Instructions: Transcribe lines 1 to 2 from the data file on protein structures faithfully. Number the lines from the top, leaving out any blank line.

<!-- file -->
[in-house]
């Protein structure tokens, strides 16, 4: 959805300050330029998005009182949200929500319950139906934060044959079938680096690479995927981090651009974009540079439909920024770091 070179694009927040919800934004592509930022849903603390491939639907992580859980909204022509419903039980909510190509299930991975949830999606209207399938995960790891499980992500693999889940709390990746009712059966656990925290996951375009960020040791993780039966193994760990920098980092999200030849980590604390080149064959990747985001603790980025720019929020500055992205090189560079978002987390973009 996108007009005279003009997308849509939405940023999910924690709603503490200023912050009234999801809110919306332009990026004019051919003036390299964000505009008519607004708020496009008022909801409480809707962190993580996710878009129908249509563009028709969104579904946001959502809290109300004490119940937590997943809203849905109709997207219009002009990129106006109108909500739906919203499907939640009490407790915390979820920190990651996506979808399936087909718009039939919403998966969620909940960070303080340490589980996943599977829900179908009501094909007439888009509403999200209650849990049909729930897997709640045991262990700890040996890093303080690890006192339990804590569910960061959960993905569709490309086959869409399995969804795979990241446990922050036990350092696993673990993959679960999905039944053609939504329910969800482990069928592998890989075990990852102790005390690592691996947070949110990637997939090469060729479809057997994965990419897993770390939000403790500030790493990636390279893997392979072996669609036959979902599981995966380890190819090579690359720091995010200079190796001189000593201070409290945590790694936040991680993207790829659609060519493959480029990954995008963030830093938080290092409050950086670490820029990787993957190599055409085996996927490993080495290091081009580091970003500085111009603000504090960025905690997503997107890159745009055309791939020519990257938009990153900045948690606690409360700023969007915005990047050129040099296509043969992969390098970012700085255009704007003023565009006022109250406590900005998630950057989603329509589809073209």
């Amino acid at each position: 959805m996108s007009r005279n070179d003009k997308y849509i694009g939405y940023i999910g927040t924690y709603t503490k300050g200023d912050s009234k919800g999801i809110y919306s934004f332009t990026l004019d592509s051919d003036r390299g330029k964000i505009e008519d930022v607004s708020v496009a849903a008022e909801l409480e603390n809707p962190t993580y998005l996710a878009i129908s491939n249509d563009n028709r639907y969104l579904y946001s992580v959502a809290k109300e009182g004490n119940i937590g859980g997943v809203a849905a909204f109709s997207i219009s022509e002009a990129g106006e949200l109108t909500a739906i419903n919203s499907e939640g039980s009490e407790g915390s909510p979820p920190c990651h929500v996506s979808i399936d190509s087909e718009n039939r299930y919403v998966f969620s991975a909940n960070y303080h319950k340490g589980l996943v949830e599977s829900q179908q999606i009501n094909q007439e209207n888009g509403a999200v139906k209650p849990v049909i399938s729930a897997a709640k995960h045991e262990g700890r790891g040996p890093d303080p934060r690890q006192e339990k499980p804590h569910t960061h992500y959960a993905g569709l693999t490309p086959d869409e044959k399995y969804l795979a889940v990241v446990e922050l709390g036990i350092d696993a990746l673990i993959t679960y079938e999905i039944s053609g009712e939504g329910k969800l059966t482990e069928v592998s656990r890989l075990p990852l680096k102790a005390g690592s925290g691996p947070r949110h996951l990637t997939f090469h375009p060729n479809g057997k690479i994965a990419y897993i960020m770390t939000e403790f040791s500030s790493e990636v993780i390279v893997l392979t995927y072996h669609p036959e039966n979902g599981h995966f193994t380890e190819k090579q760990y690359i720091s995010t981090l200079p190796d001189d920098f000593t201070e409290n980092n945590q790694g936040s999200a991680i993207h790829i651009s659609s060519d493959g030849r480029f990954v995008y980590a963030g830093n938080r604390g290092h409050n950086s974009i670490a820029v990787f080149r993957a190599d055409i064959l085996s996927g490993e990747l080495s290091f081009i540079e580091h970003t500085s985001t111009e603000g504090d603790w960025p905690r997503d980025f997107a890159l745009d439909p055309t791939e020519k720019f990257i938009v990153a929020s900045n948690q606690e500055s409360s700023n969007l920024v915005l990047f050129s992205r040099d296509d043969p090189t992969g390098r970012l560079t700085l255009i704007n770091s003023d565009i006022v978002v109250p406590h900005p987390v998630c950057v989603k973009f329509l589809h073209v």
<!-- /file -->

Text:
[in-house]
């Protein structure tokens, strides 16, 4: 959805300050330029998005009182949200929500319950139906934060044959079938680096690479995927981090651009974009540079439909920024770091 070179694009927040919800934004592509930022849903603390491939639907992580859980909204022509419903039980909510190509299930991975949830999606209207399938995960790891499980992500693999889940709390990746009712059966656990925290996951375009960020040791993780039966193994760990920098980092999200030849980590604390080149064959990747985001603790980025720019929020500055992205090189560079978002987390973009 996108007009005279003009997308849509939405940023999910924690709603503490200023912050009234999801809110919306332009990026004019051919003036390299964000505009008519607004708020496009008022909801409480809707962190993580996710878009129908249509563009028709969104579904946001959502809290109300004490119940937590997943809203849905109709997207219009002009990129106006109108909500739906919203499907939640009490407790915390979820920190990651996506979808399936087909718009039939919403998966969620909940960070303080340490589980996943599977829900179908009501094909007439888009509403999200209650849990049909729930897997709640045991262990700890040996890093303080690890006192339990804590569910960061959960993905569709490309086959869409399995969804795979990241446990922050036990350092696993673990993959679960999905039944053609939504329910969800482990069928592998890989075990990852102790005390690592691996947070949110990637997939090469060729479809057997994965990419897993770390939000403790500030790493990636390279893997392979072996669609036959979902599981995966380890190819090579690359720091995010200079190796001189000593201070409290945590790694936040991680993207790829659609060519493959480029990954995008963030830093938080290092409050950086670490820029990787993957190599055409085996996927490993080495290091081009580091970003500085111009603000504090960025905690997503997107890159745009055309791939020519990257938009990153900045948690606690409360700023969007915005990047050129040099296509043969992969390098970012700085255009704007003023565009006022109250406590900005998630950057989603329509589809073209």